Wednesday, February 22, 2017
Last updated: 1 year ago

Judging CiTR’s new vinyl comp by its cover

It began as a clandestine meeting at Dairy Queen.

On Februrary 24, CiTR and Mint Records released Pop Alliance Compilation, a vinyl collection of Vancouver indie bands. Work on the project started last July as a discussion between Duncan McHugh and Shena Yoshida over Blizzards.

“The vinyl was … unique,” says McHugh, host of CiTR’s Duncan’s Donuts. “It’s been a long-time dream of CiTR record nerds to try and put out a record, but it’s quite expensive. [Mint] had some funding and so they bankrolled the whole thing. They said, ‘You guys pick the bands and we’ll take care of the expenses.’”

The final selection includes Fine Mist, No Kids and Slam Dunk, groups that can often be heard on McHugh’s show. “The whole idea was that there is a tremendous metal scene in Vancouver, there’s a great noise scene, a great hardcore scene. There’s so many bands doing all sorts of niches that we want to focus on pop.”

There is no doubt that the vinyl record as a medium is experiencing a resurgence. McHugh feels it is more than an Urban Outfitters novelty. “There’s a warmth to records that you don’t get any other way. There’s just a permanence to putting something on vinyl that doesn’t exist in any other format.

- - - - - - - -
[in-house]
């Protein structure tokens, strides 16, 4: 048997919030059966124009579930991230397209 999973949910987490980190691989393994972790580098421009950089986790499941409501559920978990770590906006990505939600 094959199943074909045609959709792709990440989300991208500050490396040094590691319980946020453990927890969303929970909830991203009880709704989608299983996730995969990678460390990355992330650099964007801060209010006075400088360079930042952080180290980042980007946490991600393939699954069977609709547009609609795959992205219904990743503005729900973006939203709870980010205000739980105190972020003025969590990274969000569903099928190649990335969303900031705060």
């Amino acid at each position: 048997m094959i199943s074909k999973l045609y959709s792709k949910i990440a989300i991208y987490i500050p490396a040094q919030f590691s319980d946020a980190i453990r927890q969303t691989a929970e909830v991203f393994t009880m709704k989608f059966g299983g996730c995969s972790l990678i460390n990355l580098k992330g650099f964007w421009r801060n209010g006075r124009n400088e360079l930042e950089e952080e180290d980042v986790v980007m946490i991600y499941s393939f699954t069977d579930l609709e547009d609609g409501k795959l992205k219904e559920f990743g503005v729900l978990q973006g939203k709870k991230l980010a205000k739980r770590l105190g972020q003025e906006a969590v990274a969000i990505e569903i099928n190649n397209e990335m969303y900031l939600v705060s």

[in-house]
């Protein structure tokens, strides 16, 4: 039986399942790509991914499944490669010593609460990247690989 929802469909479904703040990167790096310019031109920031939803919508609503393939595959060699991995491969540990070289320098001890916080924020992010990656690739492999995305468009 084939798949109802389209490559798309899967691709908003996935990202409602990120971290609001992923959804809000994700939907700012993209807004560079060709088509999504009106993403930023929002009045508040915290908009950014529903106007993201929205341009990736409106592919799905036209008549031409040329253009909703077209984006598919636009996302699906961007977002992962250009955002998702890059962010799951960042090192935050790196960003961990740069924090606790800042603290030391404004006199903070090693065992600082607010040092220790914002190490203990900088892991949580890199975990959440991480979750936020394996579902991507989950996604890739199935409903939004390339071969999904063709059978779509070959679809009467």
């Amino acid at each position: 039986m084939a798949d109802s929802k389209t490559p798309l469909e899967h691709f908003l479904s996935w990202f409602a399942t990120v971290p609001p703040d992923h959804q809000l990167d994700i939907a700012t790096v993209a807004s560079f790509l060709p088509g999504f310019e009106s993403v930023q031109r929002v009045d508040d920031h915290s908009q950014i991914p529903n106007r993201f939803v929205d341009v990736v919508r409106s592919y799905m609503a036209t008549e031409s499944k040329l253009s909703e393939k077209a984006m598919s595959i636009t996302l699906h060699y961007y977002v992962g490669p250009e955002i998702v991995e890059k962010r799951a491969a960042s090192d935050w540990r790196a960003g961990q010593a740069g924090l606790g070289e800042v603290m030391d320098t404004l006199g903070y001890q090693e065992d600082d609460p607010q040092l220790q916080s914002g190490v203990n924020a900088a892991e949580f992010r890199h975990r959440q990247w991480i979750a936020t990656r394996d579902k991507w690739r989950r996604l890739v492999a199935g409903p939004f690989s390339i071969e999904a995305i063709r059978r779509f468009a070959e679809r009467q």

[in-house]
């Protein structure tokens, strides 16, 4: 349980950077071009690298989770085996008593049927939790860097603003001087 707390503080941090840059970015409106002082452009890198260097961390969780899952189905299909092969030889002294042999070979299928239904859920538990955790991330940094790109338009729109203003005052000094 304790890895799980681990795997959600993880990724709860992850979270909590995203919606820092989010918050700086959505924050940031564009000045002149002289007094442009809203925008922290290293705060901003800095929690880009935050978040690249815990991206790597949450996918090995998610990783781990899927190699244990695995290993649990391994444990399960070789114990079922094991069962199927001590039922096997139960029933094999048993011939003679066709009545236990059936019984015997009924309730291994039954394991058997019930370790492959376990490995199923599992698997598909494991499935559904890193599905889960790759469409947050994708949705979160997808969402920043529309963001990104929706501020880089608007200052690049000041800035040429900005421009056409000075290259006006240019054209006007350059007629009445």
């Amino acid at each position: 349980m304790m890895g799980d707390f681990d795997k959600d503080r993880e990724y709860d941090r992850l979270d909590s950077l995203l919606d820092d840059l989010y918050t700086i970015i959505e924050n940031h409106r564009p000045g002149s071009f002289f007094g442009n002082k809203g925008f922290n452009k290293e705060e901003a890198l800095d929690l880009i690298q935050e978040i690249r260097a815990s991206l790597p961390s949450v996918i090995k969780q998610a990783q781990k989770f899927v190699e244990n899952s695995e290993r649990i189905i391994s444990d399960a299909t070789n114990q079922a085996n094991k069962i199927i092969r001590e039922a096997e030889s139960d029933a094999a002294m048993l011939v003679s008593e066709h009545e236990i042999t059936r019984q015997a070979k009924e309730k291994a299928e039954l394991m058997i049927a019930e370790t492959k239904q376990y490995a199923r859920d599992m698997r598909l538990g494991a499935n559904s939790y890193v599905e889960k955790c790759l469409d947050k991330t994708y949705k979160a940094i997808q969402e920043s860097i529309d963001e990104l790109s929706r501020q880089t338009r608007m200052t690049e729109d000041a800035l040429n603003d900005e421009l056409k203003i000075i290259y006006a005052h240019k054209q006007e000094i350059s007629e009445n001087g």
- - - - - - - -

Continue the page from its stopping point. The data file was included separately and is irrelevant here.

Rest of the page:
“Music fans are flocking to it and it’s not because it’s easy to walk around with records. You have to want to own a record to buy one.”

A large part of McHugh’s love of the record format is the artwork and, coincidentally, that’s where Pop Alliance Compilation has drawn the most criticism.  David Barclay’s cover art features an appropriation of the Ellen Neel Kwakiutl totem pole outside Brock Hall. The image is superimposed with the likenesses of Dan Behar, Tim Hecker, Nardwuar and other notable figures from Vancouver’s musical community.

Each copy of the record includes Barclay’s artist statement, which begins, “For over 50 years, ‘college rock’ has been dominated by an elitist cultural lexicon, reinforced by the institutionalized racism of the post-secondary education system in Canada and the US.”

Barclay goes on to speak of CiTR’s support for “unlikely artistic voices that have become iconic local anti-corporate, anti-racist figures.” The statement then suggests to people, “Contact the UBC President Stephen J. Toope about the university’s diversity, land use and artifact re-appropriation.”

As to the criticism, McHugh says, “They’re entitled to their opinions. I stand by the art. I certainly had hesitations about using that symbol but he convinced me it was a worthwhile use of it.”